One World’s latest release Share My Love is to Latin-jazz what The Chieftains music is to Celtic-folk. One World’s album is like an encyclopedia of Latin music that demonstrates the various textures, rhythmic patterns and lush melodic cutlets that have enabled Latin music to evolve. Though much of the album contains regional pieces which are indigenous to the many parts of the Latin world, the album opens the general public’s eyes to this dominion of Caribbean, African, Mexican, Cuban, and South American influences. The music has graphic accents and towering vessels that correspond to people’s actions and emotions making each song a different story neatly boxed and accurately depicting the Latin culture.
The title track exemplifies a universal love in its festive jazz coda, while the introspective acoustics of "Un Hombre Esperando" narrate one man’s hope that the woman he loves will leave the man that she is with for him, expressed by the waterfall of salsa-jazz springs. The song "Southern Girl" is about a Mexican girl who falls in love with an American and becomes pregnant with his child leaving her lover in Mexico broken-hearted, and the spangled dancehall arrangements of "Tina Mas Fina" project a man’s need to find the woman whom he loves. The topics are archetypal of Latin culture, as too is the music with songs like " Got A Letter" and "Kongo" displaying influences of Los Lobos and Santana’s psychedelic jazz shades.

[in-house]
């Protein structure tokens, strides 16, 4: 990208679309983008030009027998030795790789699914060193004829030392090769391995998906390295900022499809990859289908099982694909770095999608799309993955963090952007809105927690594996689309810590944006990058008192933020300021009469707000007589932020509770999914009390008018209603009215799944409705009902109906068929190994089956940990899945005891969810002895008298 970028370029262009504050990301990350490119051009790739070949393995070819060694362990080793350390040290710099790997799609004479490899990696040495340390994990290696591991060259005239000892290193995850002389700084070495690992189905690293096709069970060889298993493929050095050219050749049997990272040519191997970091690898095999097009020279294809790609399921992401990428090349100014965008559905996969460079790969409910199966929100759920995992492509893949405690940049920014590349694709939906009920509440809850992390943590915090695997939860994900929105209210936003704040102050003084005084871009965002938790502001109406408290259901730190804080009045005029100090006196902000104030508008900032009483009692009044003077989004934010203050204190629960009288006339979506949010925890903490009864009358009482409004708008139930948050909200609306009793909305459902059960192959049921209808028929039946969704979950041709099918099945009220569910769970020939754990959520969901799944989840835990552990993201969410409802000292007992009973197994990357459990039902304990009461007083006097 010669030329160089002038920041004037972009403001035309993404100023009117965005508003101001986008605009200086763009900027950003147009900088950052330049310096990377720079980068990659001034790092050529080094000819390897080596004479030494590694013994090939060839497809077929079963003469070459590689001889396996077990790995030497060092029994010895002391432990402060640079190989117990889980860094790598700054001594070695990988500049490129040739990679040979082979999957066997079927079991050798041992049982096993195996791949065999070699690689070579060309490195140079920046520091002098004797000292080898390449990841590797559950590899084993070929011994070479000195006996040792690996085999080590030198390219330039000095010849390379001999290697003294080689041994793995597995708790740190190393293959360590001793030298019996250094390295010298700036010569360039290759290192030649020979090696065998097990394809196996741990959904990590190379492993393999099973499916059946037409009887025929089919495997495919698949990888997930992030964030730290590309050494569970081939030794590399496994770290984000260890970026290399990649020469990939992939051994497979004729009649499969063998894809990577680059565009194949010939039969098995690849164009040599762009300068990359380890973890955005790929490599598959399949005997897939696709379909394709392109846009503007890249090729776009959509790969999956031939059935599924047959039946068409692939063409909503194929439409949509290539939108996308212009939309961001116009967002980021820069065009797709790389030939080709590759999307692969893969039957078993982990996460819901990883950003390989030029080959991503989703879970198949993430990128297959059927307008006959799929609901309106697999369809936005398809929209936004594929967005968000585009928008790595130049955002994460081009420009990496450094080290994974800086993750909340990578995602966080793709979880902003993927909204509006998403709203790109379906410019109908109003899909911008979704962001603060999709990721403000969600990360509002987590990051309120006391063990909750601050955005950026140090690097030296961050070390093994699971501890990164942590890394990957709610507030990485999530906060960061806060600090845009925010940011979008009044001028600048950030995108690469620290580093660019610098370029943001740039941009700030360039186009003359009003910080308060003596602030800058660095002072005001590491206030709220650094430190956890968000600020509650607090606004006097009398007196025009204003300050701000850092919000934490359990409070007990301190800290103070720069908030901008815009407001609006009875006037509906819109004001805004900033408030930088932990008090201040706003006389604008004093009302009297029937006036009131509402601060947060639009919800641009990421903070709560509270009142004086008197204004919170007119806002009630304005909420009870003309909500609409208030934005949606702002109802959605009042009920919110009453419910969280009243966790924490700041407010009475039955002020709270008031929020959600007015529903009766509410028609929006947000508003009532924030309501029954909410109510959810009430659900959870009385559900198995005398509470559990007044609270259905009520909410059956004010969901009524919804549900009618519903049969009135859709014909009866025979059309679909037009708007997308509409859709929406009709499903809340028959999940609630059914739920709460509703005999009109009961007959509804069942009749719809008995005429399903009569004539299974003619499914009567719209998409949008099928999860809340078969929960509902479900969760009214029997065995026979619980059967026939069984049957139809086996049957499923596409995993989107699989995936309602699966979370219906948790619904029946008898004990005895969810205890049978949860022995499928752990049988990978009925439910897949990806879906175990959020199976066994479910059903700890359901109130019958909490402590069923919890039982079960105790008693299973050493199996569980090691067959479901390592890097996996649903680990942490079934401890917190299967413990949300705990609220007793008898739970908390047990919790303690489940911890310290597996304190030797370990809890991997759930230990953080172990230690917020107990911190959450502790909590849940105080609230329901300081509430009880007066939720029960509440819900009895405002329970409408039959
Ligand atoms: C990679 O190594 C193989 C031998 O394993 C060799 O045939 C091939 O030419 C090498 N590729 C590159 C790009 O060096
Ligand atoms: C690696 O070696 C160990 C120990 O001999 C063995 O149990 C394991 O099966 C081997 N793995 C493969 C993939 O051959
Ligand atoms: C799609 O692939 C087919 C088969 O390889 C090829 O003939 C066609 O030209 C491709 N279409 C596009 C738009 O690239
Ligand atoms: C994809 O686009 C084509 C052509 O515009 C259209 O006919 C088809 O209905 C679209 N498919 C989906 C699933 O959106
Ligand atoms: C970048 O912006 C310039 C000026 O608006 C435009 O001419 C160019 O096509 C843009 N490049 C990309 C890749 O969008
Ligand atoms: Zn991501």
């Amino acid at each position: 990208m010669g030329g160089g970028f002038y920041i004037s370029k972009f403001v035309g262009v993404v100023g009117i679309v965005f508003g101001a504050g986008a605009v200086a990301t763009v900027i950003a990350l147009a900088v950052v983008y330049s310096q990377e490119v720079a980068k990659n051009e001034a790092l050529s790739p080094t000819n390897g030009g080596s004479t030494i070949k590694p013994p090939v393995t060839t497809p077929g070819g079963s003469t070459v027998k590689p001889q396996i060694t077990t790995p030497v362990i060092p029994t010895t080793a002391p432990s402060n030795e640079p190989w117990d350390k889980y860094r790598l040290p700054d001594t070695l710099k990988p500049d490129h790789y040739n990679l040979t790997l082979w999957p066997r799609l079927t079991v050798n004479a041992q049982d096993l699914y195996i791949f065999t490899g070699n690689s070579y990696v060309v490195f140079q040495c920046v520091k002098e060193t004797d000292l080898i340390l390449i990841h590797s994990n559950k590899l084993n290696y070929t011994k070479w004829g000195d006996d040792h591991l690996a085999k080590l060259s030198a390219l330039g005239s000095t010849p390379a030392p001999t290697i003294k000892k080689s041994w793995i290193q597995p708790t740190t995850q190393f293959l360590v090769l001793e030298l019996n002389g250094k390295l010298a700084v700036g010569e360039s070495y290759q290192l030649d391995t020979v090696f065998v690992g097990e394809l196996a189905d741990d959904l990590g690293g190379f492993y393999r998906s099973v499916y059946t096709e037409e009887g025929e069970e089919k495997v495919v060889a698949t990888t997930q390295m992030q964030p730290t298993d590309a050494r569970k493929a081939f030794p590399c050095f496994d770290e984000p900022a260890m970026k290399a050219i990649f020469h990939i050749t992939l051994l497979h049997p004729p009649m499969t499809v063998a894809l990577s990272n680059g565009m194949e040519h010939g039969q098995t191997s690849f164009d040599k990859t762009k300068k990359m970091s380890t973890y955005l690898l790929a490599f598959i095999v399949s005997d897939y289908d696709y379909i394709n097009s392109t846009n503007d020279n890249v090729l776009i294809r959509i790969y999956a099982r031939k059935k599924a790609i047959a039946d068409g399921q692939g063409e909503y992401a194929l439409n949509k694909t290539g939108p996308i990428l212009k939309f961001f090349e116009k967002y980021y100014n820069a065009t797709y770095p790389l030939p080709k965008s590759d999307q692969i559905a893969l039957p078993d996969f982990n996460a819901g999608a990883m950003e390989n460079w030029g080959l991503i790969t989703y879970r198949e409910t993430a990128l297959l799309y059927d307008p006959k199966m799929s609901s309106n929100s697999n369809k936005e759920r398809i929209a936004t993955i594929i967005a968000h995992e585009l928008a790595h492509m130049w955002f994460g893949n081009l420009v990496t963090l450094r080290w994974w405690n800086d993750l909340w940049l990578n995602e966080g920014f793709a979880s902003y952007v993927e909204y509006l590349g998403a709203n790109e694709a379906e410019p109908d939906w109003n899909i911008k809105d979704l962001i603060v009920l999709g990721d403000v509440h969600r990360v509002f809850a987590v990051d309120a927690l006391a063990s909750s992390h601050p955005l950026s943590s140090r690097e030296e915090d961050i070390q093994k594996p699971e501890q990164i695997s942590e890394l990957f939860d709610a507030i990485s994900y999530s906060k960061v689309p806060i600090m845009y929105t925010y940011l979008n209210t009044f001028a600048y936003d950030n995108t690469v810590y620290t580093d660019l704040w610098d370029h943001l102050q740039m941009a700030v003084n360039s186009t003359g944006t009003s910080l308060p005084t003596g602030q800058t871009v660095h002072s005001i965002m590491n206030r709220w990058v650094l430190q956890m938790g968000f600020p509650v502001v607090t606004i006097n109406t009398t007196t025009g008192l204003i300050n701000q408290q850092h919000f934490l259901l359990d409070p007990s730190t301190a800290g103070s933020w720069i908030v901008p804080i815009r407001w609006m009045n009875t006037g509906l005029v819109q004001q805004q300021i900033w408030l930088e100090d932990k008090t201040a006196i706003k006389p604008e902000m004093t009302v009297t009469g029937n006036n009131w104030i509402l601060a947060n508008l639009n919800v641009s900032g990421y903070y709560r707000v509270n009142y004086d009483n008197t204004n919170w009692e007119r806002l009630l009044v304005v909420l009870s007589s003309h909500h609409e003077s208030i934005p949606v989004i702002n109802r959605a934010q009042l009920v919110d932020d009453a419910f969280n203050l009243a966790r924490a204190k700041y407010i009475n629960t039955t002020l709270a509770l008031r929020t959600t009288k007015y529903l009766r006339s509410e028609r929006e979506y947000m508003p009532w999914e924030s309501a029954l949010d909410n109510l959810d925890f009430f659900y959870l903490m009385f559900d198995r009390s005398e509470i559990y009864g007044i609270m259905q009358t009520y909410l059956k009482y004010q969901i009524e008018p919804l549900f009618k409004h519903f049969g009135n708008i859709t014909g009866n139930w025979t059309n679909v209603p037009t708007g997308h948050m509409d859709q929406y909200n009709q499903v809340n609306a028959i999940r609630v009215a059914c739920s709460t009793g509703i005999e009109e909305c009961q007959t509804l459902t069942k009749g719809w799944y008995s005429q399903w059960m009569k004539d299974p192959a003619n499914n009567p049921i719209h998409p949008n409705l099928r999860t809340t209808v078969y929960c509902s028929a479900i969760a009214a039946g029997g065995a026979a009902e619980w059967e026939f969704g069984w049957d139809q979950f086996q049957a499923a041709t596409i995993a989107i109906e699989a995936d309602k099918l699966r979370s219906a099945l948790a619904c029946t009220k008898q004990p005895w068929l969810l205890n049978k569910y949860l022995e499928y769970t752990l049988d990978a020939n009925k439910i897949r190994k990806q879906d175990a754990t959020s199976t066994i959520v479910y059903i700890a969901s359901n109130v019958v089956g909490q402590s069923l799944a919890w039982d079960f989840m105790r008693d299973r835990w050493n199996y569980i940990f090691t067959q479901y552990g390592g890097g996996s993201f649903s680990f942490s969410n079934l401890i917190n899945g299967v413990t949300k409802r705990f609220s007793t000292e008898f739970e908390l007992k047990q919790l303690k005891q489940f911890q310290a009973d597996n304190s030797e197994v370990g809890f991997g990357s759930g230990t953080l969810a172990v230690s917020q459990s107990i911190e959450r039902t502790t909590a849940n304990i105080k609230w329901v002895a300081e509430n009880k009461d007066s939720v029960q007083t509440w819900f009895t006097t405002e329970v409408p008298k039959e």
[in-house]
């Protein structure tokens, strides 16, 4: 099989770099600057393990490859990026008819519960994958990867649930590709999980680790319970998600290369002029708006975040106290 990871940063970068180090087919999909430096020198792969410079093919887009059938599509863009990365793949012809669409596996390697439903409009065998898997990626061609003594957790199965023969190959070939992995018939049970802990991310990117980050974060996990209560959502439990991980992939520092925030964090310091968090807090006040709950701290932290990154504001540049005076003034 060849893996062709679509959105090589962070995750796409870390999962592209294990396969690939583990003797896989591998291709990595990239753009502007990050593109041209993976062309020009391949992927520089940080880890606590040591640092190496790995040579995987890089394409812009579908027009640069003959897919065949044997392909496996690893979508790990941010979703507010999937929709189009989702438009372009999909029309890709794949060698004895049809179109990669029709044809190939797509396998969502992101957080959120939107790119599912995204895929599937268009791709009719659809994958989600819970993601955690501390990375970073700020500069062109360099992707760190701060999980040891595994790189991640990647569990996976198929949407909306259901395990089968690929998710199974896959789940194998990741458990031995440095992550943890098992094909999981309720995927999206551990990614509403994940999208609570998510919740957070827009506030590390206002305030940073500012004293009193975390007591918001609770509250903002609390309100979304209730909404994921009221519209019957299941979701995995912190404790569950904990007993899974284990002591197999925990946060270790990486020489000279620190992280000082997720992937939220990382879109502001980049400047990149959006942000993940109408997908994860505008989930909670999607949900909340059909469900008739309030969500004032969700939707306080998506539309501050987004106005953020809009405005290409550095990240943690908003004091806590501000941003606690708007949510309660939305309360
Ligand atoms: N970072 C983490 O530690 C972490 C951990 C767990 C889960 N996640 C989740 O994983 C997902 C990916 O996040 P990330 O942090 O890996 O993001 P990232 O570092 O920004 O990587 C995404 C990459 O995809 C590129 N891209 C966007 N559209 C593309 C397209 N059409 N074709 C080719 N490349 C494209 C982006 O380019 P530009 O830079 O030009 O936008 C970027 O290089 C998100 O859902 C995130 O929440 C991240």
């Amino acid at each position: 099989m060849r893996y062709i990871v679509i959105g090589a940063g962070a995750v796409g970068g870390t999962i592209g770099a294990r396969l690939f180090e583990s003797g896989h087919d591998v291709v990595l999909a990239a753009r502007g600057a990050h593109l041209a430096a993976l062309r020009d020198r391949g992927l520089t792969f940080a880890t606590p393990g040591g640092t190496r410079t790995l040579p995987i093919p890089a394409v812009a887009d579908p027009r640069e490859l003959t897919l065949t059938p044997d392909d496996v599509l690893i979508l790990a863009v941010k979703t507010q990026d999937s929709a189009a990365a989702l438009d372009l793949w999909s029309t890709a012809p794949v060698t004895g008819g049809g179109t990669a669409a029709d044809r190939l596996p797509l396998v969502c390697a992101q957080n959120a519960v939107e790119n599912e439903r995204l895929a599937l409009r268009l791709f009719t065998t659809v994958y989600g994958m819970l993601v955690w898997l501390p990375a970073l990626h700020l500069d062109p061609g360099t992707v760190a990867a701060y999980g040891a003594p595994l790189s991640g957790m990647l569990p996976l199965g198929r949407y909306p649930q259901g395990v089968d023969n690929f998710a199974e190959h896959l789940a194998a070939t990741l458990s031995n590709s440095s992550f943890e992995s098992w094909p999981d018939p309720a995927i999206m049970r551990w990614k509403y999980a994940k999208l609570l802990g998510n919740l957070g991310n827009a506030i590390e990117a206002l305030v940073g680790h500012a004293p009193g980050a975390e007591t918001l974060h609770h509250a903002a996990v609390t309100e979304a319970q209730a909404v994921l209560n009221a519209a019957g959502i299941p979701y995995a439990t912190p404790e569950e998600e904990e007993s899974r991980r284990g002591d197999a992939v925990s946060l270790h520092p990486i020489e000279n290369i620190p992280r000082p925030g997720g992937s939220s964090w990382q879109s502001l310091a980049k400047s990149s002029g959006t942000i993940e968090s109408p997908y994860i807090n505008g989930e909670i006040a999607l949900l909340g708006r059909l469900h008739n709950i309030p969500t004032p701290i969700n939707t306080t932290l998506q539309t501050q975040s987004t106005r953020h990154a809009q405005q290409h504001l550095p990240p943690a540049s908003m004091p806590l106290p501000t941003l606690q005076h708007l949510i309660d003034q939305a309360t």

Produced by Rafia Sardina (Babyface, Stevie Wonder, Rod Stewart, Ricky Martin), Share My Love evokes feelings of joy and patience for those things that we cannot control. Many of the songs feel like big band recitals demonstrating the connection that Latin music has to its people like the crackling notes of "Orale" and the simmering tempo of "She Longed For His Love." The melodic platelets are articulate at summarizing the stories that have made the Latin culture and its music what it is, and charting their musical expressions with a genuine understanding of its people.
One World’s latest release is representative of Latin dancehall music. Led by keyboardist Frank Unzueta, the band has songs with gristles of orchestral tones while anchored by lively rhythms, winged by free-flowing guitar riffs, latticed by towering horns, and keyboards that relax themselves into the melodic patterns. The album has a big band sound with Latin hieroglyphics that update the encyclopedia of Latin music to present times.